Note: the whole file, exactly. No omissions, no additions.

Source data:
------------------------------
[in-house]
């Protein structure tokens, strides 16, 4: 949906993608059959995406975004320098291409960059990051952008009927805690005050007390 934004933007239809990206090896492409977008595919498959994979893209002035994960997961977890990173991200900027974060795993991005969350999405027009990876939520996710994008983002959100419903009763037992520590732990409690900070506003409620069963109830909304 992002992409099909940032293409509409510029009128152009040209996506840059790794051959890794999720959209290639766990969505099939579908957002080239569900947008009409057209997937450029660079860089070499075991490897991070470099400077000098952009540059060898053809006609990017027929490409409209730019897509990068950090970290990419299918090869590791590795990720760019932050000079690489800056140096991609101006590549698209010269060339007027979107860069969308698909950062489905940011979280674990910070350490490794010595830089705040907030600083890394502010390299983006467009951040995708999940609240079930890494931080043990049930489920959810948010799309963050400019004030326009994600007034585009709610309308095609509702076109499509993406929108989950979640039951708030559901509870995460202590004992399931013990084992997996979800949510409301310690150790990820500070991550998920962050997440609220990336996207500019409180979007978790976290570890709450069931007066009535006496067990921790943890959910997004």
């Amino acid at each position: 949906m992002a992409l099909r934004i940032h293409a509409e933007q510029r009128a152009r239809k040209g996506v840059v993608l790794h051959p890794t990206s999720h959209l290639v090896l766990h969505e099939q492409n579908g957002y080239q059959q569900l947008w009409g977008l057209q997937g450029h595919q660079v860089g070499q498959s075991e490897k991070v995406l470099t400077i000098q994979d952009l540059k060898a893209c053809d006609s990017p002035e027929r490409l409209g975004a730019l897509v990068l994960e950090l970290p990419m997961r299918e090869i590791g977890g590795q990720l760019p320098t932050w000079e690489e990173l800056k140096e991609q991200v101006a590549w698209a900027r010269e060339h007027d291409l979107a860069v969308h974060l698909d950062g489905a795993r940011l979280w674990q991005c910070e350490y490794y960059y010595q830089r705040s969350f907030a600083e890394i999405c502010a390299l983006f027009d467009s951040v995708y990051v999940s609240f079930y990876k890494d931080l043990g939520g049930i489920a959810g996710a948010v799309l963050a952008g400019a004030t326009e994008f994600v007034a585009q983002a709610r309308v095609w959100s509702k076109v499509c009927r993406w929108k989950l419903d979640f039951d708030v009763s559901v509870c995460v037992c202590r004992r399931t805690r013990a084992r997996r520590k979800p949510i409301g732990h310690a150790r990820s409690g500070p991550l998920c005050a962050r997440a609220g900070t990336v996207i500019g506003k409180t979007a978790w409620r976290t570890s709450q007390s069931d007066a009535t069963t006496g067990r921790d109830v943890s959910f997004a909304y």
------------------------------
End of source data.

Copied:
[in-house]
């Protein structure tokens, strides 16, 4: 949906993608059959995406975004320098291409960059990051952008009927805690005050007390 934004933007239809990206090896492409977008595919498959994979893209002035994960997961977890990173991200900027974060795993991005969350999405027009990876939520996710994008983002959100419903009763037992520590732990409690900070506003409620069963109830909304 992002992409099909940032293409509409510029009128152009040209996506840059790794051959890794999720959209290639766990969505099939579908957002080239569900947008009409057209997937450029660079860089070499075991490897991070470099400077000098952009540059060898053809006609990017027929490409409209730019897509990068950090970290990419299918090869590791590795990720760019932050000079690489800056140096991609101006590549698209010269060339007027979107860069969308698909950062489905940011979280674990910070350490490794010595830089705040907030600083890394502010390299983006467009951040995708999940609240079930890494931080043990049930489920959810948010799309963050400019004030326009994600007034585009709610309308095609509702076109499509993406929108989950979640039951708030559901509870995460202590004992399931013990084992997996979800949510409301310690150790990820500070991550998920962050997440609220990336996207500019409180979007978790976290570890709450069931007066009535006496067990921790943890959910997004």
């Amino acid at each position: 949906m992002a992409l099909r934004i940032h293409a509409e933007q510029r009128a152009r239809k040209g996506v840059v993608l790794h051959p890794t990206s999720h959209l290639v090896l766990h969505e099939q492409n579908g957002y080239q059959q569900l947008w009409g977008l057209q997937g450029h595919q660079v860089g070499q498959s075991e490897k991070v995406l470099t400077i000098q994979d952009l540059k060898a893209c053809d006609s990017p002035e027929r490409l409209g975004a730019l897509v990068l994960e950090l970290p990419m997961r299918e090869i590791g977890g590795q990720l760019p320098t932050w000079e690489e990173l800056k140096e991609q991200v101006a590549w698209a900027r010269e060339h007027d291409l979107a860069v969308h974060l698909d950062g489905a795993r940011l979280w674990q991005c910070e350490y490794y960059y010595q830089r705040s969350f907030a600083e890394i999405c502010a390299l983006f027009d467009s951040v995708y990051v999940s609240f079930y990876k890494d931080l043990g939520g049930i489920a959810g996710a948010v799309l963050a952008g400019a004030t326009e994008f994600v007034a585009q983002a709610r309308v095609w959100s509702k076109v499509c009927r993406w929108k989950l419903d979640f039951d708030v009763s559901v509870c995460v037992c202590r004992r399931t805690r013990a084992r997996r520590k979800p949510i409301g732990h310690a150790r990820s409690g500070p991550l998920c005050a962050r997440a609220g900070t990336v996207i500019g506003k409180t979007a978790w409620r976290t570890s709450q007390s069931d007066a009535t069963t006496g067990r921790d109830v943890s959910f997004a909304y």